Indiana Gov. Mike Pence's request for a proposed balanced budget constitutional amendment cleared a legislative committee on Tuesday following a couple of hours in a Statehouse rut.
The House Judiciary Committee advanced the proposal to the full House by a 7-5 margin when two Republican members arrived for the panel's meeting after members originally deadlocked 5-5 on it.
The proposed amendment would prohibit the state from spending more than its anticipated tax collections. Lawmakers could suspend that requirement with two-thirds approval in both the House and Senate.
Pence first asked for the constitutional amendment during January's State of the State speech, saying it would ensure responsible spending and catch Indiana up with many other states that have similar requirements.
Its potential impact on the state budget is unclear, given that Indiana's 1851 constitution already largely bans the state from incurring debt, except for in times of war.
Democrats have maintained that Pence and Republican legislative leaders have pushed the amendment solely for political reasons.
"We're pretending to solve a problem that doesn't exist in order to write an ad," said Democratic Rep. Ed DeLaney of Indianapolis. "This does not improve our constitution, does not improve our behavior and is a waste of legislative time."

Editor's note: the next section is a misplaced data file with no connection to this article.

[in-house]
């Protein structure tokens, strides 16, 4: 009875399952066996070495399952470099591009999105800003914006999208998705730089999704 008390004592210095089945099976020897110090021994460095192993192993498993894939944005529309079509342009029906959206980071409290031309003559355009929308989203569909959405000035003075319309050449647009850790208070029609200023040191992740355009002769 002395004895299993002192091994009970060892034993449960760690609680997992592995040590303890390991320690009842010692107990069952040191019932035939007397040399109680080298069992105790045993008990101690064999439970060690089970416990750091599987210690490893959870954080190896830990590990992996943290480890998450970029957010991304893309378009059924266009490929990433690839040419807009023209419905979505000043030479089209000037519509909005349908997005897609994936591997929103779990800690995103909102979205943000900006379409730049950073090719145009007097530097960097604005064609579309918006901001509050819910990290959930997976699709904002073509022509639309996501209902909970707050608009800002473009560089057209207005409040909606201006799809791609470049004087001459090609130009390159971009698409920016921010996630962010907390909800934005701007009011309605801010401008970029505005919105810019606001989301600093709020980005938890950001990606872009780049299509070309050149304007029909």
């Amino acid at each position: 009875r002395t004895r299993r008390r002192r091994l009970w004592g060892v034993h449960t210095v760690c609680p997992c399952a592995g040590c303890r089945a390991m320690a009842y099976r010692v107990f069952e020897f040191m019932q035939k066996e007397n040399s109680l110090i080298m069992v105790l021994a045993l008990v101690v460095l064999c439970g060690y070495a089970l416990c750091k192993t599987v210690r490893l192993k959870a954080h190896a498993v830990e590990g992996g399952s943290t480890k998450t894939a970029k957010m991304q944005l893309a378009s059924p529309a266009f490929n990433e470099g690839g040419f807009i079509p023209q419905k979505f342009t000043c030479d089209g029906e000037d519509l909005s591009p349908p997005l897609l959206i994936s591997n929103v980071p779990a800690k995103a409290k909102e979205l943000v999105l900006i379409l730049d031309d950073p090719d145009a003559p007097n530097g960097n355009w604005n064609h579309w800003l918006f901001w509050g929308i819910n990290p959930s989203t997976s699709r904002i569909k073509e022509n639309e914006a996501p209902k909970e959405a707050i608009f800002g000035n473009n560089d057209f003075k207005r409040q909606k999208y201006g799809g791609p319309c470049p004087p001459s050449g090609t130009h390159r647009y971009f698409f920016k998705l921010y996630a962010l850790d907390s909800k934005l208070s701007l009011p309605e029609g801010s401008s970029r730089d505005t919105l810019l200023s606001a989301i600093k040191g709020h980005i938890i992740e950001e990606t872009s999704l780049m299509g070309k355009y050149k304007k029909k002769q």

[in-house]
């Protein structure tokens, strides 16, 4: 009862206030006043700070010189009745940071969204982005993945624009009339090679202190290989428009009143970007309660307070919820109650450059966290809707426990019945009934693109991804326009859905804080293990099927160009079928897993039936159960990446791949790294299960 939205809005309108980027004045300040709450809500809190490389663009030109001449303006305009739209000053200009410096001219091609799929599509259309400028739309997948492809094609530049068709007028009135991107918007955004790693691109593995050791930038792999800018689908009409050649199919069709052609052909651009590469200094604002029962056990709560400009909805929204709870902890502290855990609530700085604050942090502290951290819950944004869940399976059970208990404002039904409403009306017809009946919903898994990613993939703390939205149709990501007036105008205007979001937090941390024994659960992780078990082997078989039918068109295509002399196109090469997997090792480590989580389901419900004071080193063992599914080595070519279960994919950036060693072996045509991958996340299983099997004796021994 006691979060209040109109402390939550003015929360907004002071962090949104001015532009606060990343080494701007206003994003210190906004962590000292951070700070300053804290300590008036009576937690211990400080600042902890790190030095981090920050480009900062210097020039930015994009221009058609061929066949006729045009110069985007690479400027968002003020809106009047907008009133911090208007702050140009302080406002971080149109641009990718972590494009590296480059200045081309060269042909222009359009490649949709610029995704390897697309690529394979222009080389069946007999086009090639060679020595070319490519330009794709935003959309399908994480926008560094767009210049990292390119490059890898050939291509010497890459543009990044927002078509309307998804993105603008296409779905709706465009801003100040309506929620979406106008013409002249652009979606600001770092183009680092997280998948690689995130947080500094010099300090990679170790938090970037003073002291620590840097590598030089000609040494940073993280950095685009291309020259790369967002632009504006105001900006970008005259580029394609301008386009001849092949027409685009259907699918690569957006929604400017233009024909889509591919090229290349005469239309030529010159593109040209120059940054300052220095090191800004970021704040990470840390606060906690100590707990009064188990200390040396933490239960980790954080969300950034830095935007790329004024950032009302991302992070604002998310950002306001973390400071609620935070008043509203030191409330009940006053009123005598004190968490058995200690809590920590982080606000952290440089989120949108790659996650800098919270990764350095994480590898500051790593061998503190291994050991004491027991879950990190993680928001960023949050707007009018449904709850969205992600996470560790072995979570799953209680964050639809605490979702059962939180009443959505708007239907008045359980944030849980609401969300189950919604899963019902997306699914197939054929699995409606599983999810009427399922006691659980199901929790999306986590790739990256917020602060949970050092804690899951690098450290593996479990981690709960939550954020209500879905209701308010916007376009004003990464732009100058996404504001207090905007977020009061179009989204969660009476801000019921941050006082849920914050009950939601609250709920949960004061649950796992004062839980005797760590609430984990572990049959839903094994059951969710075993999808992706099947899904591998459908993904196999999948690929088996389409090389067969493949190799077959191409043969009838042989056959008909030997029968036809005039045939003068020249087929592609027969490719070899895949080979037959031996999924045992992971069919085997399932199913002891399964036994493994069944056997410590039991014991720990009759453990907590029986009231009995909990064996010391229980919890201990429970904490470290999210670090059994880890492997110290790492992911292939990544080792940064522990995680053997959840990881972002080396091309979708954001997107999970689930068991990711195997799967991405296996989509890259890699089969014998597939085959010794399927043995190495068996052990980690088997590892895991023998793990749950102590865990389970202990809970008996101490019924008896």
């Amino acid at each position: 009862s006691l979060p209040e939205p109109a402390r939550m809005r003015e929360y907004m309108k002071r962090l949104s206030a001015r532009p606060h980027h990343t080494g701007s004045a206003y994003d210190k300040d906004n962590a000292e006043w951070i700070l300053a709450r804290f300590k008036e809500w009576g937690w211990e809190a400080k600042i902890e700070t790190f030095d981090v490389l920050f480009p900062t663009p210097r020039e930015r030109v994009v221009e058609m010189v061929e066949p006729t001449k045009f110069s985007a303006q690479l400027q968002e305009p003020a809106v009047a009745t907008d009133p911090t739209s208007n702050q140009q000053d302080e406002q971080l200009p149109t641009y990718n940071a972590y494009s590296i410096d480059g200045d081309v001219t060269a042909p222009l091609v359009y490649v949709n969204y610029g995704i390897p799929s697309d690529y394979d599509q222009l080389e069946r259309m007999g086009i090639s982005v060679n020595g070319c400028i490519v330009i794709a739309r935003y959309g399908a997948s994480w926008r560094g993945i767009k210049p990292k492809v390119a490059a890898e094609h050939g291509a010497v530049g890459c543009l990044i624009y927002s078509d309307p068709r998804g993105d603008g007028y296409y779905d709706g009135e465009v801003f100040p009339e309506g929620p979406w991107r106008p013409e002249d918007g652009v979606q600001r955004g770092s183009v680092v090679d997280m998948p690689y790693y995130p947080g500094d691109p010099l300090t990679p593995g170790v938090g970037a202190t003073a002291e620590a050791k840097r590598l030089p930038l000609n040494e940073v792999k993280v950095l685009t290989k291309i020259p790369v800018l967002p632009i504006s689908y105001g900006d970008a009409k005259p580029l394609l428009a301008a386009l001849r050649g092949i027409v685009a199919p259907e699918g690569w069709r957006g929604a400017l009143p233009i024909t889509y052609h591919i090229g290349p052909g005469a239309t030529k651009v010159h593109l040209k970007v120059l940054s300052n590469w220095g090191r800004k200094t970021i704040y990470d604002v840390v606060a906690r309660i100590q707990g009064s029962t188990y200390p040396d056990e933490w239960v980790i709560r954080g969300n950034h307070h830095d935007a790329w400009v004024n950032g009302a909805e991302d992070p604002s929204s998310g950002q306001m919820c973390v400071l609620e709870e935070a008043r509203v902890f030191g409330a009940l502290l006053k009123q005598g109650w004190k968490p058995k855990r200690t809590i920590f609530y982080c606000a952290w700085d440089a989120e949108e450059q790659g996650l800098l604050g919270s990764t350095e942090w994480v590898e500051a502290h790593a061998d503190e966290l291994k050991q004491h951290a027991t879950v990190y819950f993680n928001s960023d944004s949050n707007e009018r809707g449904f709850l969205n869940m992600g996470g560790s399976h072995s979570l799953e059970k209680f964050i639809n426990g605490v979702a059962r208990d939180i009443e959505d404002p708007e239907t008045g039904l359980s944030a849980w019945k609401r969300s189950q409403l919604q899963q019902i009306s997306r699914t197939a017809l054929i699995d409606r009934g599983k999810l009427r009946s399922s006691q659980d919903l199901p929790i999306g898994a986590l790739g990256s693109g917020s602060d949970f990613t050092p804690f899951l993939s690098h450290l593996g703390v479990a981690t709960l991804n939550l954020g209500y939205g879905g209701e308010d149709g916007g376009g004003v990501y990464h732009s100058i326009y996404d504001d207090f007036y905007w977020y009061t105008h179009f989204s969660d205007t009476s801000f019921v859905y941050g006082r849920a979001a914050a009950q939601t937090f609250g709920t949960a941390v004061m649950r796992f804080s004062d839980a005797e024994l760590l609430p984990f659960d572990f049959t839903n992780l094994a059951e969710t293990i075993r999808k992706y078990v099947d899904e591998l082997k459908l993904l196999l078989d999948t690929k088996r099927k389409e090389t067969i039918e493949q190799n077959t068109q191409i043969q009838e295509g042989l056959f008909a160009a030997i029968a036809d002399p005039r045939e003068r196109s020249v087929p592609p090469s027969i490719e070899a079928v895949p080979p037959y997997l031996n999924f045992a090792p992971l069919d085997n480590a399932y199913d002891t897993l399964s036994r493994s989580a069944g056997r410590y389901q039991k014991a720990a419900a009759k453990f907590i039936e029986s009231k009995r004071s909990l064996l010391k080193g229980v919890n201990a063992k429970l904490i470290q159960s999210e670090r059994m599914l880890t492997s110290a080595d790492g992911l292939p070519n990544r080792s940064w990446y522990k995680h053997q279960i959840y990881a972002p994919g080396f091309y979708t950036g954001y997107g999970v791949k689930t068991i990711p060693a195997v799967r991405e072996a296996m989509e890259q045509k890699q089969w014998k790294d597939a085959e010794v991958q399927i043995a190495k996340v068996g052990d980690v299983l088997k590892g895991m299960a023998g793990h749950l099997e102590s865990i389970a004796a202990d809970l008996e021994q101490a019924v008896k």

Micah Vincent, general counsel for the state's Office of Management and Budget, said the amendment would help ensure that Indiana continues its practice in recent years of having balanced budgets.
"It is much more difficult to come back in and to enshrine these kind of policies when you're actually out of line with them," he said. "That's why I would say now is the time to do this."
If lawmakers endorse the amendment this year, the same language would have to be approved by the General Assembly elected in 2016 in order for it to go before voters in a statewide referendum on the November 2018 ballot.
The Senate approved a similar version of the amendment by a wide margin in February.
Republican committee members Reps. Wendy McNamara of Mount Vernon and Dan Leonard of Huntington joined three Democrats in voting against the proposal.
McNamara said she wasn't sure the amendment was needed, although she could support it later if her concerns about it limiting the state's future budget options were addressed.